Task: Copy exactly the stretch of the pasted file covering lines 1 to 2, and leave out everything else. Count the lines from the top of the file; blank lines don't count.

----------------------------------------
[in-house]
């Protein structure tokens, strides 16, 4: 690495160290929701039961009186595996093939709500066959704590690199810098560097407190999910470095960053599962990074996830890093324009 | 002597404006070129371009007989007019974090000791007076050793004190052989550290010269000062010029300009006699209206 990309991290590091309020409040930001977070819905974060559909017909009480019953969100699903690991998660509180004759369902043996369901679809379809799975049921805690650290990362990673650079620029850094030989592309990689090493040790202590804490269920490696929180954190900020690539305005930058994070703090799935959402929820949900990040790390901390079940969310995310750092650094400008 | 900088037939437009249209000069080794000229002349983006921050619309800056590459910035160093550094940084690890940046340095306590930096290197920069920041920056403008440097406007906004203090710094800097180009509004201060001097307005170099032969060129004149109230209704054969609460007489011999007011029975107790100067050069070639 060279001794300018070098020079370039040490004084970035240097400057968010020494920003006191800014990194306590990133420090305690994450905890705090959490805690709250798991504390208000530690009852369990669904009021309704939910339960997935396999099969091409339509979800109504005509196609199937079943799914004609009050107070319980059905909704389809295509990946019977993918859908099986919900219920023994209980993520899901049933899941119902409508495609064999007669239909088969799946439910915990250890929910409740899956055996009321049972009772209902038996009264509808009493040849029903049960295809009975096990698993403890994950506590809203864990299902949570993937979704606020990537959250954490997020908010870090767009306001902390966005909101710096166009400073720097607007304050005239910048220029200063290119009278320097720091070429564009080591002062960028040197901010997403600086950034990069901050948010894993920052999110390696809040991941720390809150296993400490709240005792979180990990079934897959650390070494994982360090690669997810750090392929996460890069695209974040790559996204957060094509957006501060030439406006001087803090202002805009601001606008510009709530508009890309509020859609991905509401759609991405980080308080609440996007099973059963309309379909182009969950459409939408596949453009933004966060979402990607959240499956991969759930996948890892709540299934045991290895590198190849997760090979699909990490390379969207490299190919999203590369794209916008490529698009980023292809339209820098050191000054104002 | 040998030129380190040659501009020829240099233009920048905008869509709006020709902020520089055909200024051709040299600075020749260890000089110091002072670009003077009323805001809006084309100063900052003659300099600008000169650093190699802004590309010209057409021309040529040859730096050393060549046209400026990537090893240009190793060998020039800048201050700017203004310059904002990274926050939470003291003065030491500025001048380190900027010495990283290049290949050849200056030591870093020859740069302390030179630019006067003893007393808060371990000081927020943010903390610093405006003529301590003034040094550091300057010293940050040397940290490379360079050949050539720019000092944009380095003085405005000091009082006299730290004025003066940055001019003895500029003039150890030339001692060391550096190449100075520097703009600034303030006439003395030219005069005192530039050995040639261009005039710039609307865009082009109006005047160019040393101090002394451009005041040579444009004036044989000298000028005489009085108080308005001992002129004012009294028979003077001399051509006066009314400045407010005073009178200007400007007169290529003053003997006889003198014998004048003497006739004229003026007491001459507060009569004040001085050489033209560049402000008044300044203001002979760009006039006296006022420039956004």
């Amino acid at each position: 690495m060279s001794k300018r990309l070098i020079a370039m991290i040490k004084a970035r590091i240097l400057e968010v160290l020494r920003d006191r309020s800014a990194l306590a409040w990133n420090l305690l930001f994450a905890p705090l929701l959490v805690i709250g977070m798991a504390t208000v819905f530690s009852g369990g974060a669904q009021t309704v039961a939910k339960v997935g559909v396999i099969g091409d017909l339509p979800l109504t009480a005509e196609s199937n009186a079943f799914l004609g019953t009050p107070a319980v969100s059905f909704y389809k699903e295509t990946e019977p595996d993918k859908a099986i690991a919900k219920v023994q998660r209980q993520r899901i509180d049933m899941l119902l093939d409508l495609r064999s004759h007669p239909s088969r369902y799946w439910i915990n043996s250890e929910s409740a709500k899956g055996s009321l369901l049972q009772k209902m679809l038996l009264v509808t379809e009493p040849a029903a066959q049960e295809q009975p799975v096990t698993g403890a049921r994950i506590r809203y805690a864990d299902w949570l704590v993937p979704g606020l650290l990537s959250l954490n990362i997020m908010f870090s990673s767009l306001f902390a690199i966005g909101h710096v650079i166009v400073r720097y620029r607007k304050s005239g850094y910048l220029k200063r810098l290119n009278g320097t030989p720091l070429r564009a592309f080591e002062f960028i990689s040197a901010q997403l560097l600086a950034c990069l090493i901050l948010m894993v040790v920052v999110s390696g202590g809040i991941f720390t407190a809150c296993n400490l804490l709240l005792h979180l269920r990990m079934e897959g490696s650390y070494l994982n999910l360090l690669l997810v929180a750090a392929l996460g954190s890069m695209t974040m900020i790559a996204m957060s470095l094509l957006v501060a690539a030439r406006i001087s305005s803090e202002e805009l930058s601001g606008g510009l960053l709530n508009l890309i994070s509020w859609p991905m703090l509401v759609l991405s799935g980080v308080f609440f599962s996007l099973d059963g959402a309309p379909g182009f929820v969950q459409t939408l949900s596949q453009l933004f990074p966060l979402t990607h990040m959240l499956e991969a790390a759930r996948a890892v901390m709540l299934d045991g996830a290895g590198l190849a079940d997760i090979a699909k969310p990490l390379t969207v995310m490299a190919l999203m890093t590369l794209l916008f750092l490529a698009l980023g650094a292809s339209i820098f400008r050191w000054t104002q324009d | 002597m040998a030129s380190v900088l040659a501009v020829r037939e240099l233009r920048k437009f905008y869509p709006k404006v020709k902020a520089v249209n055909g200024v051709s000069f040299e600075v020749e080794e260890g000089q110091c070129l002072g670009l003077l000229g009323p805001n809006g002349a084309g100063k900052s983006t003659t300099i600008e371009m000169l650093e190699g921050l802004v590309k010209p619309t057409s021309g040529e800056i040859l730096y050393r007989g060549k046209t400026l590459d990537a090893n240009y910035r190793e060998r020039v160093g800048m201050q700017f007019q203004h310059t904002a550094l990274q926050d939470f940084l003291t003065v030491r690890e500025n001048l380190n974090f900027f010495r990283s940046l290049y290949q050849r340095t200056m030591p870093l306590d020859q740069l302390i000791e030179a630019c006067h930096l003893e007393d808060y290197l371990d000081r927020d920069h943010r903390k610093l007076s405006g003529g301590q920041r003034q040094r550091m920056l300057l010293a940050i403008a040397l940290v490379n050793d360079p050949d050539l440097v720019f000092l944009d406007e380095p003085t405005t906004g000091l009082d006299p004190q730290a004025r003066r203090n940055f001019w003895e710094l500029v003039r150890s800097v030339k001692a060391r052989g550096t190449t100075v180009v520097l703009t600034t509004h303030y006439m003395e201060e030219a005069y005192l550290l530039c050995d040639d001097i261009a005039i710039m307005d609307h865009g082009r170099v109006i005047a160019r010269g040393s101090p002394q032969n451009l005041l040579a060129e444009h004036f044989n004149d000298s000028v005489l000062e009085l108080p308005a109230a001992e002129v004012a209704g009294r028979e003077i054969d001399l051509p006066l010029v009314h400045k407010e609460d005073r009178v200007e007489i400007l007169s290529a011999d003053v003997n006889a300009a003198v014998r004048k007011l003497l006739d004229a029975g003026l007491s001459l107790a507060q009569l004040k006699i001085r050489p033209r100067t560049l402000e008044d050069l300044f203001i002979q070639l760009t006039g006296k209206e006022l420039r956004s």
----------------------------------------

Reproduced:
[in-house]
């Protein structure tokens, strides 16, 4: 690495160290929701039961009186595996093939709500066959704590690199810098560097407190999910470095960053599962990074996830890093324009 | 002597404006070129371009007989007019974090000791007076050793004190052989550290010269000062010029300009006699209206 990309991290590091309020409040930001977070819905974060559909017909009480019953969100699903690991998660509180004759369902043996369901679809379809799975049921805690650290990362990673650079620029850094030989592309990689090493040790202590804490269920490696929180954190900020690539305005930058994070703090799935959402929820949900990040790390901390079940969310995310750092650094400008 | 900088037939437009249209000069080794000229002349983006921050619309800056590459910035160093550094940084690890940046340095306590930096290197920069920041920056403008440097406007906004203090710094800097180009509004201060001097307005170099032969060129004149109230209704054969609460007489011999007011029975107790100067050069070639 060279001794300018070098020079370039040490004084970035240097400057968010020494920003006191800014990194306590990133420090305690994450905890705090959490805690709250798991504390208000530690009852369990669904009021309704939910339960997935396999099969091409339509979800109504005509196609199937079943799914004609009050107070319980059905909704389809295509990946019977993918859908099986919900219920023994209980993520899901049933899941119902409508495609064999007669239909088969799946439910915990250890929910409740899956055996009321049972009772209902038996009264509808009493040849029903049960295809009975096990698993403890994950506590809203864990299902949570993937979704606020990537959250954490997020908010870090767009306001902390966005909101710096166009400073720097607007304050005239910048220029200063290119009278320097720091070429564009080591002062960028040197901010997403600086950034990069901050948010894993920052999110390696809040991941720390809150296993400490709240005792979180990990079934897959650390070494994982360090690669997810750090392929996460890069695209974040790559996204957060094509957006501060030439406006001087803090202002805009601001606008510009709530508009890309509020859609991905509401759609991405980080308080609440996007099973059963309309379909182009969950459409939408596949453009933004966060979402990607959240499956991969759930996948890892709540299934045991290895590198190849997760090979699909990490390379969207490299190919999203590369794209916008490529698009980023292809339209820098050191000054104002 | 040998030129380190040659501009020829240099233009920048905008869509709006020709902020520089055909200024051709040299600075020749260890000089110091002072670009003077009323805001809006084309100063900052003659300099600008000169650093190699802004590309010209057409021309040529040859730096050393060549046209400026990537090893240009190793060998020039800048201050700017203004310059904002990274926050939470003291003065030491500025001048380190900027010495990283290049290949050849200056030591870093020859740069302390030179630019006067003893007393808060371990000081927020943010903390610093405006003529301590003034040094550091300057010293940050040397940290490379360079050949050539720019000092944009380095003085405005000091009082006299730290004025003066940055001019003895500029003039150890030339001692060391550096190449100075520097703009600034303030006439003395030219005069005192530039050995040639261009005039710039609307865009082009109006005047160019040393101090002394451009005041040579444009004036044989000298000028005489009085108080308005001992002129004012009294028979003077001399051509006066009314400045407010005073009178200007400007007169290529003053003997006889003198014998004048003497006739004229003026007491001459507060009569004040001085050489033209560049402000008044300044203001002979760009006039006296006022420039956004």